Why Choose Captive Bred Fish?

A 20,000-gallon tropical reef aquarium

A 20,000-gallon tropical reef aquarium stands along the wall behind the reception counters at The Mirage in Las Vegas, Nevada.
From Wikimedia Commons, the free media repository

Although captive-bred fish are often slightly more expensive than wild fish, this can often pay off in the long run. For instance, buying a captive-bred fish means that the fish that would be brought in from the wild to be kept as pets are left in the wild. Because divers bring in fish regularly, the amount of fish in the wild regularly goes down faster than it would naturally. This can cause many species of fish to go extinct when they would have survived if we had left them in the wild and bought captive-bred fish.

Types of wild caught fish and methods of capture

It is mainly saltwater fish that are in danger, as many commercial fish farms breed captive freshwater fish. The fish

are not the only ones in danger, many corals and invert species are also being caught or possibly even destroyed. One of the more popular practices to catch wild fish is called cyanide fishing, and it uses cyanide to suffocate the fish until they pass out. Cyanide can also have harmful effects on the habitat, such as bleaching the coral or even causing death to corals, depending on the amount of cyanide used and the exposure time of the coral to the cyanide. The long-term

effects of the cyanide on the fish that survive this method are unknown.

Advantages of captive-bred fish

Additionally, captive-bred fish have spent their whole lives in an aquarium and are much more accustomed to living in a glass container and are much easier to feed than their wild counterparts. They are also much less aggressive than fish in the wild. Species that are caught in the wild have to go through quite an ordeal to get to the local pet store, which cause many of them to die from stress. Captive-bred fish have a much higher rate of survival since they only have to travel from the local pet store to your aquarium. Wild-caught fish may also have potentially deadly diseases that come from parasites and pathogens that are not found in an aquarium. Captive-bred fish are much more likely to be healthy and disease free as long as they are kept in the proper conditions and are not placed in an aquarium with a diseased fish that was caught in the wild.

In conclusion

Captive-bred fish means that once-wild fish were caught, bred, and then raised under the care of experts in special facilities over generations, although some species can possibly be bred in your aquarium. To see how you can help the spread of captive-bred fish, please contact your local aquarium.

Take Care Of Your Goldfish

Goldfish, Public Domain Photo

Goldfish, Public Domain Photo

Goldfish Quick Care Facts:

Environment: Non-Tropical 20 °C – 22 °C (68 °F – 72 °F)
pH: 6.5-8.25
KH: 70 to 120ppm
Diet: Omnivorous
Breeding: Egg-layer

The budding fish enthusiast usually starts with a goldfish. Such fish are colorful, relatively easy to care for, and are long-lived. Too often, though, they perform their entertaining antics in only a small fish bowl. There are basic care requirements to follow to keep your goldfish healthy, comfortable and happy.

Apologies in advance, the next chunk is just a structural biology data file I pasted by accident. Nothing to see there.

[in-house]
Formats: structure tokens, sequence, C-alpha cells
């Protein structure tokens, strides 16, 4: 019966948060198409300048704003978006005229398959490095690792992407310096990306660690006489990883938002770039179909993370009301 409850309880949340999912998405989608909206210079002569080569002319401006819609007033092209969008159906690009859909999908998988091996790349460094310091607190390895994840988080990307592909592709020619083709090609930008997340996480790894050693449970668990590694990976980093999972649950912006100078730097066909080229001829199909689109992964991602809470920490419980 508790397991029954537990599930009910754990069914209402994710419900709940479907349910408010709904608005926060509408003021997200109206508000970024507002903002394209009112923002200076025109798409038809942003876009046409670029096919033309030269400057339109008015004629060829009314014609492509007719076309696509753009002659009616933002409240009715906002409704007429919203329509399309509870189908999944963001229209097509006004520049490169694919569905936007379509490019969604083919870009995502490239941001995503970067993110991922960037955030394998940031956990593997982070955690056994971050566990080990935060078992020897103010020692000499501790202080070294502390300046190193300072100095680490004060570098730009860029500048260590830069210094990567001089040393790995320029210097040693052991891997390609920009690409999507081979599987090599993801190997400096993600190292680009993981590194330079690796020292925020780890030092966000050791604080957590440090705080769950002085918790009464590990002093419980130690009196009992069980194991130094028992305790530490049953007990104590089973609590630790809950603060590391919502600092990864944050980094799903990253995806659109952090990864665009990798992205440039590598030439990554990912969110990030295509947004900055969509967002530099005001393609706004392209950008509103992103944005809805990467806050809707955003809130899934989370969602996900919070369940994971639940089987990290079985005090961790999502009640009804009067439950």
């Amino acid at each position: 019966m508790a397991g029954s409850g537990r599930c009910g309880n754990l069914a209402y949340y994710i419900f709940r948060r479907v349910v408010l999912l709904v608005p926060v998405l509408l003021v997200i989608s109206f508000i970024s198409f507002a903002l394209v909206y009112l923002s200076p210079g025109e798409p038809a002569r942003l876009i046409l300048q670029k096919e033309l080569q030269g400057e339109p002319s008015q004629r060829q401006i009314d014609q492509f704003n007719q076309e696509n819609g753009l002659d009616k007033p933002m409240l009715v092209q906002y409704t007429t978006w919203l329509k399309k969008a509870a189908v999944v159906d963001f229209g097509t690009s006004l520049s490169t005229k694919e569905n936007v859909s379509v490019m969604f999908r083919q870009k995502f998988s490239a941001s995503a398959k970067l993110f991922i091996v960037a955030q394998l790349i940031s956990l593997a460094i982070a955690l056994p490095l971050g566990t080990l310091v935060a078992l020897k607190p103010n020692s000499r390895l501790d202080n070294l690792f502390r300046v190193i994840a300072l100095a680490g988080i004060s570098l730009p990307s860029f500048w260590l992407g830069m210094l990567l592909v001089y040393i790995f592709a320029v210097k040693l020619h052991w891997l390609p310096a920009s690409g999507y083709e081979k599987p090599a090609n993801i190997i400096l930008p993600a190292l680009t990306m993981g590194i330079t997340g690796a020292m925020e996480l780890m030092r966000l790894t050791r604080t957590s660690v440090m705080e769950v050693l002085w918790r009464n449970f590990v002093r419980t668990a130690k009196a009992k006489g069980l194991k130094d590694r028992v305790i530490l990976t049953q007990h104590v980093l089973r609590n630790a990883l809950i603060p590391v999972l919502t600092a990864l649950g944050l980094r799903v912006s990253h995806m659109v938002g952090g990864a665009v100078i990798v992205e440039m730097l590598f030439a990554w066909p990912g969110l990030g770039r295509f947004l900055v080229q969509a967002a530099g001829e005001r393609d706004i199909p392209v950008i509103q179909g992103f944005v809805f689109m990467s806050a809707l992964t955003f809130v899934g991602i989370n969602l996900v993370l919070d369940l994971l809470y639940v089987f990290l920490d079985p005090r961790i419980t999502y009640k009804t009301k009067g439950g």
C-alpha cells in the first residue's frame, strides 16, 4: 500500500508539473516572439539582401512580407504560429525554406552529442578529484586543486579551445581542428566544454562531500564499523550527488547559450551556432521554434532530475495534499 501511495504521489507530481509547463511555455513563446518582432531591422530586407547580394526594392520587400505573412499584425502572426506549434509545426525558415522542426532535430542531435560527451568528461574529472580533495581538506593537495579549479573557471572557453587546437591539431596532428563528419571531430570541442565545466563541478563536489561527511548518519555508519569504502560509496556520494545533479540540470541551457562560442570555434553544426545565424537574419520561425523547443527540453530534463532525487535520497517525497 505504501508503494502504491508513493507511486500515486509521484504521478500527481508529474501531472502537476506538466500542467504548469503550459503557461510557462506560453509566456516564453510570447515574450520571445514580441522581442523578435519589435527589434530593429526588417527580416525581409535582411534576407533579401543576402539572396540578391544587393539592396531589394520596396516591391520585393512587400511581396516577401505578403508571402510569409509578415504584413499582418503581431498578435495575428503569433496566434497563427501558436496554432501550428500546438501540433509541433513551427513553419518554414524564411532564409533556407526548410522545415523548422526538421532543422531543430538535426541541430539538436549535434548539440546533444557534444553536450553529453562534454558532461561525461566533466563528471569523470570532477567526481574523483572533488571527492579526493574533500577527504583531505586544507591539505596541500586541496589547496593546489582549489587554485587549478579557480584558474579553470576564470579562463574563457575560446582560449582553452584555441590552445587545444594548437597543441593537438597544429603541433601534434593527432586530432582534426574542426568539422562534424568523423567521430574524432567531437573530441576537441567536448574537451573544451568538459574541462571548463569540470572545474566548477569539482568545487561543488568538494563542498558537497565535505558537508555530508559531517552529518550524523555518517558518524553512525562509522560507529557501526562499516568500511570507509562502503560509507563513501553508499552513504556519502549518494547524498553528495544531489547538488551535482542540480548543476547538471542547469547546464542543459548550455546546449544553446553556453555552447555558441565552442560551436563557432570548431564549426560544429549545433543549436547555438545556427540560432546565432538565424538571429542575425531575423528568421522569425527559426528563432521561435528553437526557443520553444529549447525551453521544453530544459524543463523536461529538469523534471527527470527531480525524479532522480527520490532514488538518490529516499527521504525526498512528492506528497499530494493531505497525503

Preparing the Best Environment

While not as delicate as tropical fish, goldfish still have requirements to keep them comfortable. Set up the home aquarium before purchasing the fish. Start-up aquarium kits provide everything needed, including the tank, a hood with light, a power strip, a filter, gravel siphon, thermometer, air stone and tubing. Add ornaments and plants for hiding places, and gravel for the bottom of the tank.

Goldfish need room to swim. A ten gallon tank, for example, would be suitable for only one goldfish. The temperature of the water should be between 65° and 68° F (18° and 20° C).

Feeding Your Goldfish

While goldfish will eat almost anything, it is best to feed them a balanced diet. Commercial goldfish food preparations are ideal. Flake food is preferable as it floats on the surface, making it easier for the fish to find and easier to clean.

Once a day, provide only as much food as the fish will eat in a few minutes and remove any leftover debris. Do this to prevent polluting the tank. A properly fed fish will be livelier, more colorful and more likely to remain healthy.

Breeding Goldfish

It can be difficult to ensure you have both male and female goldfish. Males seem to have thinner concave vents compared to rounder concave vents of females. Try to mimic the mating environment of an outdoor pond by establishing similar temperatures and conditions in the aquarium. It is helpful to make sure there are many plant roots to host eggs in which fry can feed and grow.

Keeping Them Healthy

Keeping a goldfish healthy requires clean and cool water. Regular small water changes and removal of debris is necessary. Be sure the filter is working properly, and water temperature is correct. Keep a close watch on your fish, as it is easier to treat a problem in its early stages. Check internet sites for descriptions and pictures of potential problems. There are many medications available that can quickly treat many of the diseases goldfish are likely to develop.